The university put one of the brothers on probation for the 2007 incident, and asked both of them to apologize.

Steven and Keith Pridgen took the matter to court, saying they had a right to free speech, and the judge sided with them.

The university appealed that decision and the Alberta Court of Appeal upheld the lower court ruling.

The university said in a statement it was reviewing the decision."
It's high time some pushback of university professors took place.

More here:

"Finding that Charter rights remained valid on university campuses, the case could restrict the ability of university administrators to control speech in everything from anti-abortion exhibits to political correctness codes. “If this goes to the Supreme Court of Canada and it upholds the Alberta court of appeals decision, then it’s good news for campus free speech,” said John Carpay, president of the Justice Centre for Constitutional Freedoms."

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Going Nowhere

Elections Canada's hunt for Pierre Poutine hits another roadblock

Not much has been dug up, other than the robocalls scheme seems to have been thought up by some low level (I'm tempted to say low-life) Tory campaign worker(s).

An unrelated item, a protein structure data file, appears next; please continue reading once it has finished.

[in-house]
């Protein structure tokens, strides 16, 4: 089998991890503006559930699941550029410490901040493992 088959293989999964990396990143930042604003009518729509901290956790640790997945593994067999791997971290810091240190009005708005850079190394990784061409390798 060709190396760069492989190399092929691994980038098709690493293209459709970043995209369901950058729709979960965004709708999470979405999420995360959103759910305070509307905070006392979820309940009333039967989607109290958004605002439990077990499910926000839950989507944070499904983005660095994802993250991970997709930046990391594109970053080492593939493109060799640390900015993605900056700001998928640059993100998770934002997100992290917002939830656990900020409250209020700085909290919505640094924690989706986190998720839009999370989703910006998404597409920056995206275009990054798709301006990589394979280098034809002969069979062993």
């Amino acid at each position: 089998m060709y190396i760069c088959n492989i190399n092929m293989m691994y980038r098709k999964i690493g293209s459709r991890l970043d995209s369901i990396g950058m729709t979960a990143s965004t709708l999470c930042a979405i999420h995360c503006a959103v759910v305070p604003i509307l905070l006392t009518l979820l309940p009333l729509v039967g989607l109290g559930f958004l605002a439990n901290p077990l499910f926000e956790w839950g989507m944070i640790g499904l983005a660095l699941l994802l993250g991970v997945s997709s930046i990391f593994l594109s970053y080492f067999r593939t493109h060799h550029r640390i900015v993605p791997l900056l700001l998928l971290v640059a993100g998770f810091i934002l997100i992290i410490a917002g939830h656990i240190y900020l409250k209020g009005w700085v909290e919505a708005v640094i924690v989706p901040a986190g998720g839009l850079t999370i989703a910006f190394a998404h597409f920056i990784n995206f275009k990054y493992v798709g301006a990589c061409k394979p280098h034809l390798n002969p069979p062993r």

Thing is, it doesn't matter what the Harperites do with this (these) jerk(s), the leftards are having a hay-day and will, no doubt, continue with the reverie. While decrying the attempt to undermine democracy (with which I agree), at the same time they see no reason to have to wait for Elections Canada to finish its investigation and have already, gleefully tried and convicted the entire Conservative Party.

You see, undermining democracy = bad. Undermining due process = well that's okay. We're Liberal. We can do that.

My hunch is, this will backfire on them.

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Wednesday, May 09, 2012

Compare and Contrast...

...CBC's coverage of the foreign funding of environmental groups:

Power and Politics

May 4th

May 4th

Power and Politics

May 8th

May 8th

With Sun TV here and here:

Now, whose side is the "some would say" CBC on? Who do they come down hard on and who gets treated with kid gloves?

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Tuesday, May 08, 2012

This One Is Really Interesting

Not a lot of hard evidence, but still intriguing:

Cabot may have known of Canada before the voyage
"Among the questions posed are two particularly significant ones: Did Cabot already know about "the land" he was supposedly setting off to find? And is it possible that other sailors from England, where Cabot had moved to pursue his dream of overseas exploration, had previously visited "the new land" of North America - perhaps even before Christopher Columbus's voyage to the Caribbean Islands in 1492 and that epoch-making "discovery" of the New World?"
Did English sailors visit Canada before Columbus ‘discovered’ New World?